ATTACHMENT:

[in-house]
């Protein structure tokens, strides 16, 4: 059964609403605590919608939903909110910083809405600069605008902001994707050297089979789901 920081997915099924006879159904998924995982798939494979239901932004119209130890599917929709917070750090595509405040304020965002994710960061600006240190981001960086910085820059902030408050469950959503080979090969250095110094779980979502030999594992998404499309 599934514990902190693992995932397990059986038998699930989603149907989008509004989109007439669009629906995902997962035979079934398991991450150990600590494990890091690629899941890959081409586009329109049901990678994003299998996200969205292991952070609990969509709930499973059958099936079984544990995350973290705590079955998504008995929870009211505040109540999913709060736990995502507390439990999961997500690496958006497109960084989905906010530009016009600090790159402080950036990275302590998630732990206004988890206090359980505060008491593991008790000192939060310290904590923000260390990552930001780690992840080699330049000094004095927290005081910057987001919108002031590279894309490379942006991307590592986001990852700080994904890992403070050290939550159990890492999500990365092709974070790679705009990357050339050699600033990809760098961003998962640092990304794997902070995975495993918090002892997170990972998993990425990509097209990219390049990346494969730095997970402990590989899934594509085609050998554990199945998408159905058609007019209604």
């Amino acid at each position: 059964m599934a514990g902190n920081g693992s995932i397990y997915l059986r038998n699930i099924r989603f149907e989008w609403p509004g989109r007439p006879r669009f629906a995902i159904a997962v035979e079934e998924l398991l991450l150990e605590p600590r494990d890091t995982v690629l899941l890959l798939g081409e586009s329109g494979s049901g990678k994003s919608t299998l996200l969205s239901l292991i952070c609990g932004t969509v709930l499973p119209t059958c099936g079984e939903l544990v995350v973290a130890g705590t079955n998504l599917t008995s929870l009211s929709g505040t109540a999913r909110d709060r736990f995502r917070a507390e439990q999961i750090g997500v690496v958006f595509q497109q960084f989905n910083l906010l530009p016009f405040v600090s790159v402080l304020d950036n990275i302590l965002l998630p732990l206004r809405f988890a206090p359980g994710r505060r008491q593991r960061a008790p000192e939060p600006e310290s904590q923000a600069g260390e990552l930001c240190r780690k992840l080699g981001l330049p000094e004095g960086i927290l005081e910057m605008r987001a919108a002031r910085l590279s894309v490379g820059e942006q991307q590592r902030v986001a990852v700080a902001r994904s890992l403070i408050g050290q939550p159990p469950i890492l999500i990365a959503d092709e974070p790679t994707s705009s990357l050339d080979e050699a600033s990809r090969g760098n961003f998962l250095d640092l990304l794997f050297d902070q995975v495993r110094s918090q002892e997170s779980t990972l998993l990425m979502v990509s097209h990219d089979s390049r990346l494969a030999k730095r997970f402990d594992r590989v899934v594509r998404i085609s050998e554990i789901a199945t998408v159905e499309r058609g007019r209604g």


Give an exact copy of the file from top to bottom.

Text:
[in-house]
């Protein structure tokens, strides 16, 4: 059964609403605590919608939903909110910083809405600069605008902001994707050297089979789901 920081997915099924006879159904998924995982798939494979239901932004119209130890599917929709917070750090595509405040304020965002994710960061600006240190981001960086910085820059902030408050469950959503080979090969250095110094779980979502030999594992998404499309 599934514990902190693992995932397990059986038998699930989603149907989008509004989109007439669009629906995902997962035979079934398991991450150990600590494990890091690629899941890959081409586009329109049901990678994003299998996200969205292991952070609990969509709930499973059958099936079984544990995350973290705590079955998504008995929870009211505040109540999913709060736990995502507390439990999961997500690496958006497109960084989905906010530009016009600090790159402080950036990275302590998630732990206004988890206090359980505060008491593991008790000192939060310290904590923000260390990552930001780690992840080699330049000094004095927290005081910057987001919108002031590279894309490379942006991307590592986001990852700080994904890992403070050290939550159990890492999500990365092709974070790679705009990357050339050699600033990809760098961003998962640092990304794997902070995975495993918090002892997170990972998993990425990509097209990219390049990346494969730095997970402990590989899934594509085609050998554990199945998408159905058609007019209604």
């Amino acid at each position: 059964m599934a514990g902190n920081g693992s995932i397990y997915l059986r038998n699930i099924r989603f149907e989008w609403p509004g989109r007439p006879r669009f629906a995902i159904a997962v035979e079934e998924l398991l991450l150990e605590p600590r494990d890091t995982v690629l899941l890959l798939g081409e586009s329109g494979s049901g990678k994003s919608t299998l996200l969205s239901l292991i952070c609990g932004t969509v709930l499973p119209t059958c099936g079984e939903l544990v995350v973290a130890g705590t079955n998504l599917t008995s929870l009211s929709g505040t109540a999913r909110d709060r736990f995502r917070a507390e439990q999961i750090g997500v690496v958006f595509q497109q960084f989905n910083l906010l530009p016009f405040v600090s790159v402080l304020d950036n990275i302590l965002l998630p732990l206004r809405f988890a206090p359980g994710r505060r008491q593991r960061a008790p000192e939060p600006e310290s904590q923000a600069g260390e990552l930001c240190r780690k992840l080699g981001l330049p000094e004095g960086i927290l005081e910057m605008r987001a919108a002031r910085l590279s894309v490379g820059e942006q991307q590592r902030v986001a990852v700080a902001r994904s890992l403070i408050g050290q939550p159990p469950i890492l999500i990365a959503d092709e974070p790679t994707s705009s990357l050339d080979e050699a600033s990809r090969g760098n961003f998962l250095d640092l990304l794997f050297d902070q995975v495993r110094s918090q002892e997170s779980t990972l998993l990425m979502v990509s097209h990219d089979s390049r990346l494969a030999k730095r997970f402990d594992r590989v899934v594509r998404i085609s050998e554990i789901a199945t998408v159905e499309r058609g007019r209604g």